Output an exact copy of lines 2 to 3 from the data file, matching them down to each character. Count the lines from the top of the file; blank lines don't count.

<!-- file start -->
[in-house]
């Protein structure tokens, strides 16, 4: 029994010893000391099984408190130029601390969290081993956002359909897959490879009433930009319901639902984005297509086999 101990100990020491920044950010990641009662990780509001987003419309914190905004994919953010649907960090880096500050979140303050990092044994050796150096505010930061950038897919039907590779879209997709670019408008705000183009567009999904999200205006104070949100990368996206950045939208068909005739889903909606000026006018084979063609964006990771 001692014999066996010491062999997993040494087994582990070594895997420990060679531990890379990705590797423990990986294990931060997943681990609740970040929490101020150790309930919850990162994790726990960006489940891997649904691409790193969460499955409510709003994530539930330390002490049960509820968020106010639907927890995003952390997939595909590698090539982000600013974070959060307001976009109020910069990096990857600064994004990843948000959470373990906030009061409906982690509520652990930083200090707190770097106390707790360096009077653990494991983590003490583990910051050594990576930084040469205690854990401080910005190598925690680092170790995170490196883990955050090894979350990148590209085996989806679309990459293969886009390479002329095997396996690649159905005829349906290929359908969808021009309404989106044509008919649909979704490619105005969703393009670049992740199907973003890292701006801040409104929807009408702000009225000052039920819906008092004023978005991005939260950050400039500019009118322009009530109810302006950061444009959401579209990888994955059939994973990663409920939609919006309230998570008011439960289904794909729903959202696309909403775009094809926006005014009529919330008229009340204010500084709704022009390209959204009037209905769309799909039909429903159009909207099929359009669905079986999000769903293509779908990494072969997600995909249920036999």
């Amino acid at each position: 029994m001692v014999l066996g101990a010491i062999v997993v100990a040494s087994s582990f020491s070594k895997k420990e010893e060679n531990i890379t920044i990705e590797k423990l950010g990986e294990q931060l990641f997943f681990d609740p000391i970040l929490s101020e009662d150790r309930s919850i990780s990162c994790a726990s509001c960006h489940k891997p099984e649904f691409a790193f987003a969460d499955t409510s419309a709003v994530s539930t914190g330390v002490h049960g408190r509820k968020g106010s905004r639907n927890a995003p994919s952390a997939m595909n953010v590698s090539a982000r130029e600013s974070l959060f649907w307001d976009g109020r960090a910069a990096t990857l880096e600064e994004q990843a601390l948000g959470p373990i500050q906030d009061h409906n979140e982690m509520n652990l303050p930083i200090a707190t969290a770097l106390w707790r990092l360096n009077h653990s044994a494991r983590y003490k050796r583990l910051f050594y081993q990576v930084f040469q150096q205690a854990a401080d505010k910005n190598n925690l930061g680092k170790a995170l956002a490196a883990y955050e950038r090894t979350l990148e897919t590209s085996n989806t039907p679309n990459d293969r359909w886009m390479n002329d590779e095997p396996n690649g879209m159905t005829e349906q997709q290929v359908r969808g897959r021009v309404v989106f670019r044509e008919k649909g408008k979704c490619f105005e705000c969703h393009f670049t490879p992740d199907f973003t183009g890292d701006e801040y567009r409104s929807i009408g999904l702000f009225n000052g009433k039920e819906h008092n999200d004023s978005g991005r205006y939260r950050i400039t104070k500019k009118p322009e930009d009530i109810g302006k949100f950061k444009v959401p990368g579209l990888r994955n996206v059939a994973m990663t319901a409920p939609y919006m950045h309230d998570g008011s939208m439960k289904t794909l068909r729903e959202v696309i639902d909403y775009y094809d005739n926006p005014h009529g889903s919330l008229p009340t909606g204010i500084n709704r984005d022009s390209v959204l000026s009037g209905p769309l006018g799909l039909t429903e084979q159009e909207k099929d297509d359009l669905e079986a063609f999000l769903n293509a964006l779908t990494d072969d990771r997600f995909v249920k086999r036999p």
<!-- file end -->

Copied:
């Protein structure tokens, strides 16, 4: 029994010893000391099984408190130029601390969290081993956002359909897959490879009433930009319901639902984005297509086999 101990100990020491920044950010990641009662990780509001987003419309914190905004994919953010649907960090880096500050979140303050990092044994050796150096505010930061950038897919039907590779879209997709670019408008705000183009567009999904999200205006104070949100990368996206950045939208068909005739889903909606000026006018084979063609964006990771 001692014999066996010491062999997993040494087994582990070594895997420990060679531990890379990705590797423990990986294990931060997943681990609740970040929490101020150790309930919850990162994790726990960006489940891997649904691409790193969460499955409510709003994530539930330390002490049960509820968020106010639907927890995003952390997939595909590698090539982000600013974070959060307001976009109020910069990096990857600064994004990843948000959470373990906030009061409906982690509520652990930083200090707190770097106390707790360096009077653990494991983590003490583990910051050594990576930084040469205690854990401080910005190598925690680092170790995170490196883990955050090894979350990148590209085996989806679309990459293969886009390479002329095997396996690649159905005829349906290929359908969808021009309404989106044509008919649909979704490619105005969703393009670049992740199907973003890292701006801040409104929807009408702000009225000052039920819906008092004023978005991005939260950050400039500019009118322009009530109810302006950061444009959401579209990888994955059939994973990663409920939609919006309230998570008011439960289904794909729903959202696309909403775009094809926006005014009529919330008229009340204010500084709704022009390209959204009037209905769309799909039909429903159009909207099929359009669905079986999000769903293509779908990494072969997600995909249920036999």
């Amino acid at each position: 029994m001692v014999l066996g101990a010491i062999v997993v100990a040494s087994s582990f020491s070594k895997k420990e010893e060679n531990i890379t920044i990705e590797k423990l950010g990986e294990q931060l990641f997943f681990d609740p000391i970040l929490s101020e009662d150790r309930s919850i990780s990162c994790a726990s509001c960006h489940k891997p099984e649904f691409a790193f987003a969460d499955t409510s419309a709003v994530s539930t914190g330390v002490h049960g408190r509820k968020g106010s905004r639907n927890a995003p994919s952390a997939m595909n953010v590698s090539a982000r130029e600013s974070l959060f649907w307001d976009g109020r960090a910069a990096t990857l880096e600064e994004q990843a601390l948000g959470p373990i500050q906030d009061h409906n979140e982690m509520n652990l303050p930083i200090a707190t969290a770097l106390w707790r990092l360096n009077h653990s044994a494991r983590y003490k050796r583990l910051f050594y081993q990576v930084f040469q150096q205690a854990a401080d505010k910005n190598n925690l930061g680092k170790a995170l956002a490196a883990y955050e950038r090894t979350l990148e897919t590209s085996n989806t039907p679309n990459d293969r359909w886009m390479n002329d590779e095997p396996n690649g879209m159905t005829e349906q997709q290929v359908r969808g897959r021009v309404v989106f670019r044509e008919k649909g408008k979704c490619f105005e705000c969703h393009f670049t490879p992740d199907f973003t183009g890292d701006e801040y567009r409104s929807i009408g999904l702000f009225n000052g009433k039920e819906h008092n999200d004023s978005g991005r205006y939260r950050i400039t104070k500019k009118p322009e930009d009530i109810g302006k949100f950061k444009v959401p990368g579209l990888r994955n996206v059939a994973m990663t319901a409920p939609y919006m950045h309230d998570g008011s939208m439960k289904t794909l068909r729903e959202v696309i639902d909403y775009y094809d005739n926006p005014h009529g889903s919330l008229p009340t909606g204010i500084n709704r984005d022009s390209v959204l000026s009037g209905p769309l006018g799909l039909t429903e084979q159009e909207k099929d297509d359009l669905e079986a063609f999000l769903n293509a964006l779908t990494d072969d990771r997600f995909v249920k086999r036999p």